Family files suit against BPI, JBS & Tyson for E. coli poisoning

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The family of a Minnesota man who died due to E. coli poisoning in 2010 has filed a lawsuit against JBS Swift, Tyson Fresh Meat, Beef Products Inc. (BPI) and several other companies.

The lawsuit, filed on Jan. 8, claims Robert Danell died from medical complications after eating ground beef contaminated with E. coli. Meat, including the infected ground beef affecting Danell, sickened at least 25 people in 17 states in 2009.

The outbreak was traced back to the slaughterhouse in Greely, Colo. operated by JBS Swift & Company. Food Safety News says records from the Minnesota Departments of Health and Agriculture, U.S. Centers for Disease Control and Prevention and the USDA’s Food Safety and Inspection Service indicate the beef was then sold to BPI who produced beef which was packaged in a Tyson ground beef product eaten by Danell.

According to the New York Daily News, Danell’s family has named Beef Products, Inc. in the lawsuit, claiming the E. coli outbreak is linked to lean finely textured ground beef, also called ‘pink slime.’

Danell’s family is represented by food safety law firm Marler Clark, who blames BPI and other companies named in the suit for selling “unreasonably dangerous” food.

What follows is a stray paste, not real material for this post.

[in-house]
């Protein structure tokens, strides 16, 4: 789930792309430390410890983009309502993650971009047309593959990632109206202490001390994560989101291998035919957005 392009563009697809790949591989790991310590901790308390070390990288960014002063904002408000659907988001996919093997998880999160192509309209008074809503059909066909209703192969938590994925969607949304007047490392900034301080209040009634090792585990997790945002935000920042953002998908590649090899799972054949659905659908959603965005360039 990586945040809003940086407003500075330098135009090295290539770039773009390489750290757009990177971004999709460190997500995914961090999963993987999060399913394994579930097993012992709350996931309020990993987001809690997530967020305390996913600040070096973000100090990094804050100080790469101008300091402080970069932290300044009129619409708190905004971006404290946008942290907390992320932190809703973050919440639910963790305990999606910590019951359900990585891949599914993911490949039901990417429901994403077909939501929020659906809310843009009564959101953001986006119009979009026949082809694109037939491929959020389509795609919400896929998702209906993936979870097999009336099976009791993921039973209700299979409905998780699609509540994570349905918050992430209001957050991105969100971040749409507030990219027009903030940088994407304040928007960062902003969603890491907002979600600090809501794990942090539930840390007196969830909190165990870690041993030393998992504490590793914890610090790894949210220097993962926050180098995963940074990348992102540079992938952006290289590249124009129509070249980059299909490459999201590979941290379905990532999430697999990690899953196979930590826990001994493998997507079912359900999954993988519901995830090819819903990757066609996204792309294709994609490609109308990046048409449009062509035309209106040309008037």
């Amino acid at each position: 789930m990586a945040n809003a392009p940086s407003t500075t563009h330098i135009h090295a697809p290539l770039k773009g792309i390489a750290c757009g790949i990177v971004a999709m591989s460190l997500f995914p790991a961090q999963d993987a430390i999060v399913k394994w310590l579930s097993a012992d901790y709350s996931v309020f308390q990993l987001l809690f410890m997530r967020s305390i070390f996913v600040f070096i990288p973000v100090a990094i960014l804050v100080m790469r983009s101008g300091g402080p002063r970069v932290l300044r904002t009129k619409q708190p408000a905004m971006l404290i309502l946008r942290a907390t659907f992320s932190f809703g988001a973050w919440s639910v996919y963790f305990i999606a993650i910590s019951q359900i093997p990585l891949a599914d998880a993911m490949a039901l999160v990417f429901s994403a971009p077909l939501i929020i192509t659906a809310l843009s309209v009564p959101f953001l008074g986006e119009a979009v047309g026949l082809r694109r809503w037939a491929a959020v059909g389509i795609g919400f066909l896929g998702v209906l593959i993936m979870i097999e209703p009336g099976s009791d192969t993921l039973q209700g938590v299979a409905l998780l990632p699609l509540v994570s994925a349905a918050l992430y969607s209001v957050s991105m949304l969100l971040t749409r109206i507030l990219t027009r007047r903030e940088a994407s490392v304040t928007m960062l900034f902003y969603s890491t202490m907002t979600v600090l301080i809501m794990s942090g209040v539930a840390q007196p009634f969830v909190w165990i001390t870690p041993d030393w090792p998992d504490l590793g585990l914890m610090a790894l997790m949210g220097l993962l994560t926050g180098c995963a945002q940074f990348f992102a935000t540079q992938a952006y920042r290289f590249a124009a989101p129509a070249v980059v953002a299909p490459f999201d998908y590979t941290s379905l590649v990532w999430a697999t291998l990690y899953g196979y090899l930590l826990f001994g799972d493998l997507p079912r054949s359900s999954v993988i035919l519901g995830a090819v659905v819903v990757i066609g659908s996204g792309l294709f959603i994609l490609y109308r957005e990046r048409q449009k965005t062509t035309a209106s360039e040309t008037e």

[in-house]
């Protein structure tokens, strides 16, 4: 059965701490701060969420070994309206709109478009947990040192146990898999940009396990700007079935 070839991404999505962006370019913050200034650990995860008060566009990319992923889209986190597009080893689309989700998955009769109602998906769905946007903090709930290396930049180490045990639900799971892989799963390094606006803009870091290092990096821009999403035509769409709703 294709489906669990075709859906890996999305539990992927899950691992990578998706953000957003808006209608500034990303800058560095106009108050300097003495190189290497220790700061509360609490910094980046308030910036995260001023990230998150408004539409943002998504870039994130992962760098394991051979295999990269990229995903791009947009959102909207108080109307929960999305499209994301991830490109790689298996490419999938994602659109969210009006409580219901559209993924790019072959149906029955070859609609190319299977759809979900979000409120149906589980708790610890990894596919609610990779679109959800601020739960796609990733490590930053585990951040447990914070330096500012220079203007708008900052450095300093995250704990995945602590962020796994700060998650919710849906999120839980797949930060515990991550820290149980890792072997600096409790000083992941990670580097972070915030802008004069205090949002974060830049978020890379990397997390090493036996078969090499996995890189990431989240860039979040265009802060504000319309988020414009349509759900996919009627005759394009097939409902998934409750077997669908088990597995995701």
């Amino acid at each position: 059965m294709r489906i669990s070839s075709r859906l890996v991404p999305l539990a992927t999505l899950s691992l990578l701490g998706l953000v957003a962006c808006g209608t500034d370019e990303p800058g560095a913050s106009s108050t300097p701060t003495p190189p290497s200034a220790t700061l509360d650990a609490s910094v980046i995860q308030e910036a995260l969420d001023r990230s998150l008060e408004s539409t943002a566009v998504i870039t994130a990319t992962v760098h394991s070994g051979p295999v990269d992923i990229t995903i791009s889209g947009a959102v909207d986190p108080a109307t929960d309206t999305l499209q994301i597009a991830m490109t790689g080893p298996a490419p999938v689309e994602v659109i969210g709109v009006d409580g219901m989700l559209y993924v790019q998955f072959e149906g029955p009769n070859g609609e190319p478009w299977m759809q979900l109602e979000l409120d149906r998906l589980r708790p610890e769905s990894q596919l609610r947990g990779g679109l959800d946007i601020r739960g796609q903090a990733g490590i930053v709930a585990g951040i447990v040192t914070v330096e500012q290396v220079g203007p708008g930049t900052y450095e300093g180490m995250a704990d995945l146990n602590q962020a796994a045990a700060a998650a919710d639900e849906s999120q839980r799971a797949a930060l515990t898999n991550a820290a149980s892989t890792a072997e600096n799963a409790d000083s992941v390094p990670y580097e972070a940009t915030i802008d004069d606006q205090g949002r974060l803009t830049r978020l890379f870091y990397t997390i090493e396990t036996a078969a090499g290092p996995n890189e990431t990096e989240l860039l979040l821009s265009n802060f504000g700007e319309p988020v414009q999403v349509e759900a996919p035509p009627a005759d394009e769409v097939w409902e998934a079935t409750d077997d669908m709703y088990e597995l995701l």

“I am 99.99 percent sure that my client’s death is linked to LFTB that BPI sold to Tyson,” Bill Marler, the attorney filing the lawsuit, told the New York Daily News.

BPI claims it has never had a health problem linked to LFTB and a FSIS press officer never issued a recall for BPI products after the outbreak because it wasn’t entirely certain the company’s products were linked to the outbreak.

An open letter from BPI founder and CEO Eldon Roth lists safety measures in place at the plant to ensure food safety. Roth addresses the issue in the letter posted on MeatingPlace.com:

It is our understanding that the ground beef obtained from one of the individuals involved in the Minnesota Department of Health investigation and which contained LFTB was tested for the presence of E.coli O157:H7 and tested negative. Further, based upon the type of ground beef consumed in this case, we know that no trim from the facility alleged to be the source of the E.coli O157:H7 outbreak would have been included in the LFTB we sold to Tyson Fresh Meats.



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